The Federal Government has concluded plans to review school curriculum as part of its soft approach to stemming extremism among the youth, combating terrorism and making the education sector more productive.
Already, an extensive assessment of schools across Northern Nigeria has been conducted in order to gain a better understanding of the state of education in the region, according to the National Security Adviser, Col. Sambo Dasuki (retd.), who addressed the Economic and Social Council of the United Nations in New York on Monday.
The UN Council had invited Dasuki to elaborate on the non-military aspect of Nigeria’s Countering Violent Extremism programme also known as the Soft Approach to countering terrorism, which was first unveiled to Nigerians on March 18, 2014.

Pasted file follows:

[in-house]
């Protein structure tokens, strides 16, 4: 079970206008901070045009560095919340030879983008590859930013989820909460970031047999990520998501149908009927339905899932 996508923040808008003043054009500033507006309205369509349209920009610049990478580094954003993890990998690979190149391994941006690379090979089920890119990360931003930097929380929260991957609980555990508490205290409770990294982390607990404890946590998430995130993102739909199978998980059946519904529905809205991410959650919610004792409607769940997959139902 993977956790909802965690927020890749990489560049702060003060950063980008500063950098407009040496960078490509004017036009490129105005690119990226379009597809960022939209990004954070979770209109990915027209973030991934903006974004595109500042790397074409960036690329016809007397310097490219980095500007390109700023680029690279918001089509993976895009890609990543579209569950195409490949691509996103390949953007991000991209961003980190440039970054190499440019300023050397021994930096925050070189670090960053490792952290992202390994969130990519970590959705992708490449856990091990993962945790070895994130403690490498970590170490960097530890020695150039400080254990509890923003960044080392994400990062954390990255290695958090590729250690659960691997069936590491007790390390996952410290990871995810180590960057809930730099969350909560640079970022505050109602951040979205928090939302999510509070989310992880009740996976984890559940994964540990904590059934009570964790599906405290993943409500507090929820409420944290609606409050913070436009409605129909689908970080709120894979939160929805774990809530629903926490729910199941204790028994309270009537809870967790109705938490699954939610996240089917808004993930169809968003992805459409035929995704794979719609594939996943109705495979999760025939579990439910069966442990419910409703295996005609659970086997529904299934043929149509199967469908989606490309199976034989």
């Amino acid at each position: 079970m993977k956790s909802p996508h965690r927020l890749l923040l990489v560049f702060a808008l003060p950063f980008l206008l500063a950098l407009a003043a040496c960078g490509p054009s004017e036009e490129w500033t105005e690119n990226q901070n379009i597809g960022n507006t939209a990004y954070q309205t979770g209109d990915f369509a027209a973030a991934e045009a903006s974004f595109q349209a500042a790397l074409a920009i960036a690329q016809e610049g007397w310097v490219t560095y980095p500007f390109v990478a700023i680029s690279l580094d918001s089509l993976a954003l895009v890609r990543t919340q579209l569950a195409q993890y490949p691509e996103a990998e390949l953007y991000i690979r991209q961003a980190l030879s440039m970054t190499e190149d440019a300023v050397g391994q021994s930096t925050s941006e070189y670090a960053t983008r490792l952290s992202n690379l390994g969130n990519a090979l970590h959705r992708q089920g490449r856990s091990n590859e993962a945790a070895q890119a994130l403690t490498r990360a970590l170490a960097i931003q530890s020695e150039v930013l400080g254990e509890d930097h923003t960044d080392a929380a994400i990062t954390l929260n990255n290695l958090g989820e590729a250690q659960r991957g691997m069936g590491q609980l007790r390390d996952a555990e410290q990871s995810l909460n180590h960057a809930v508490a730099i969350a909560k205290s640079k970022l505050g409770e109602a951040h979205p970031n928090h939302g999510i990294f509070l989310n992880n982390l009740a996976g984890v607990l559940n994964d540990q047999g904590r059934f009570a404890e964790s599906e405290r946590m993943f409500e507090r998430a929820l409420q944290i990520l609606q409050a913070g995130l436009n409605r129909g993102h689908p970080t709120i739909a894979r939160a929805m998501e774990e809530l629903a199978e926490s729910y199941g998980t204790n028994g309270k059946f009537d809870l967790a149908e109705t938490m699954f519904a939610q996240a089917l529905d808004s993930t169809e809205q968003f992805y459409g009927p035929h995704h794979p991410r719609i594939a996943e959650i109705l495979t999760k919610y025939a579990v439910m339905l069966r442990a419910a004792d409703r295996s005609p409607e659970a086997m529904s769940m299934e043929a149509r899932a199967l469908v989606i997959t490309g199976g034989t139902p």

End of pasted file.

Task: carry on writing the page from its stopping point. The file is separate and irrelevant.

The CVE programme includes four aspects: De-radicalisation, Strategic Communication, Counter-Radicalisation and Economic Regeneration.
Dasuki noted that in order to achieve the programme’s objectives, key projects had been designed to ensure that education was used as a tool to stem extremism by emphasising the teaching of critical thinking and logical reasoning as well as sports, music, arts, and drama while also creating psychological support structures for victims of terrorism.
He said, “We have conducted extensive assessments of schools across Northern Nigeria in order to gain a better understanding of the state of education. We have now begun preliminary consultations with the Ministry of Education with regard to potential changes to the national curriculum and will be hosting an Education Summit, bringing together key stakeholders and policy-makers.”